In some cases, especially with very high dollar drugs, you may have to call a special number and speak with someone about your situation. You will very likely get relief if you have a high deductible (because the drug company will get big bucks in subsequent months after your deductible is met) and more moderate relief in other cases.

At the Pharmacy

Be sure you give your coupon or savings card to the pharmacist when presenting your prescription or refill. The savings will be applied after your insurance and will typically lower your co-pay to a floor (no less than $15 is typical). If you have great insurance and only pay $4 per prescription, you will not likely save much. However, if you don’t work for the government and/or a union (or have Medicare), you will likely save big bucks on your more expensive prescriptions. Of course, if you have a high deductible, your savings can be considerable.  Remember to mention your discount every month.  Often pharmacies will only run the primary insurance and neglect these “secondary coverage” savings.  It is a pain to get pharmacies to re-run drug purchases, do be sure you remind them when initiating the prescription.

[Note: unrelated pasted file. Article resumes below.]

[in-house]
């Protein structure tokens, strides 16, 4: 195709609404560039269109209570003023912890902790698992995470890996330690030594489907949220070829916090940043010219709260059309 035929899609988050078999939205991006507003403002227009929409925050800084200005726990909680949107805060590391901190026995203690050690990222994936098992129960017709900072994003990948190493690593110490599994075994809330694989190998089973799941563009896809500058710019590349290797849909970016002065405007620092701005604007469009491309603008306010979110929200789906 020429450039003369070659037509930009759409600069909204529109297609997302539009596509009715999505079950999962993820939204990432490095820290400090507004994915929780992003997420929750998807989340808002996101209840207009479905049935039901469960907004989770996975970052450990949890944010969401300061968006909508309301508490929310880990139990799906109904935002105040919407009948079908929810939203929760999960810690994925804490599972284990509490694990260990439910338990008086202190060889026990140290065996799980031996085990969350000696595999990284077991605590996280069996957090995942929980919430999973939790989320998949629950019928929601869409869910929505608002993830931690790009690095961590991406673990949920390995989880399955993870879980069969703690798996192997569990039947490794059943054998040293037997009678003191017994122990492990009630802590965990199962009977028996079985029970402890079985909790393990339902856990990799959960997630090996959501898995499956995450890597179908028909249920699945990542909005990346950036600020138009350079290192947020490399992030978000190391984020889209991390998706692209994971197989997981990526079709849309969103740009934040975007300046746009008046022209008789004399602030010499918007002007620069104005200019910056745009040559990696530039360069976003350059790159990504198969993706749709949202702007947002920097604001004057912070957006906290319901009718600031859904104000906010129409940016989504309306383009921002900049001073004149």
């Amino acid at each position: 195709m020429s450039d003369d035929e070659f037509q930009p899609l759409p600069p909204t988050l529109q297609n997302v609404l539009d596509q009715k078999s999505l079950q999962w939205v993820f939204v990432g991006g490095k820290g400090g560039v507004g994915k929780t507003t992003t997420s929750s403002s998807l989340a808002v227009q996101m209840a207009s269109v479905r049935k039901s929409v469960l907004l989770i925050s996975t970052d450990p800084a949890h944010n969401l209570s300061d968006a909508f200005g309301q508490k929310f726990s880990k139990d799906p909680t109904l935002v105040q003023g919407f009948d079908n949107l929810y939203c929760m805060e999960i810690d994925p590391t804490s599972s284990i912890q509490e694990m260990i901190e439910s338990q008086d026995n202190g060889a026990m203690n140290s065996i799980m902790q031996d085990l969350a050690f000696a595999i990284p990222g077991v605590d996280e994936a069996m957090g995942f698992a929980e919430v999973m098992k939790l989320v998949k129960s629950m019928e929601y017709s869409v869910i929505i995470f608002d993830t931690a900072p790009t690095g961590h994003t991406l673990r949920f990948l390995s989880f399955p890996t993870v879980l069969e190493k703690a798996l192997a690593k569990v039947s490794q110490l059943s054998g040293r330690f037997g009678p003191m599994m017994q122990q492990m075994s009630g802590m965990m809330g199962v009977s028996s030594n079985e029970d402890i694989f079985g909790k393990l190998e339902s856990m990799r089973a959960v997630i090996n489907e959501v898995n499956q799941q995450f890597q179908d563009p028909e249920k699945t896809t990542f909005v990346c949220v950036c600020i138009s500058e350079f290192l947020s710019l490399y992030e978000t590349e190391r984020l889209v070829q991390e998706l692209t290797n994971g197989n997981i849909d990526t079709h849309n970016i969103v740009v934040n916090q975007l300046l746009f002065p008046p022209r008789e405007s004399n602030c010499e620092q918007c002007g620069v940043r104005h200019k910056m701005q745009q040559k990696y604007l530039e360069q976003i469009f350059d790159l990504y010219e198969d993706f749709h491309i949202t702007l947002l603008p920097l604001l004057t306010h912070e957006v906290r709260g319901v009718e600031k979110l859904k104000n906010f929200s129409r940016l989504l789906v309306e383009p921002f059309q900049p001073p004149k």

Where to Go for Discounts (selected popular pharmaceuticals)

I have noted the sites for some popular prescription drugs below. This list is by no means comprehensive and manufacturers change their programs all the time.

Abilify ($100/savings & 30 day free):

Advair ($10/savings & 30 day free):

Crestor ($18/prescription):

Diovan ($25/prescription):

Extavia ($600/mo savings):

Intuniv ($15/prescription or $115 discount):

Lipitor ($4/prescription):

Nexium ($18/prescription):

Help from Pharmacies- Don’t Count On It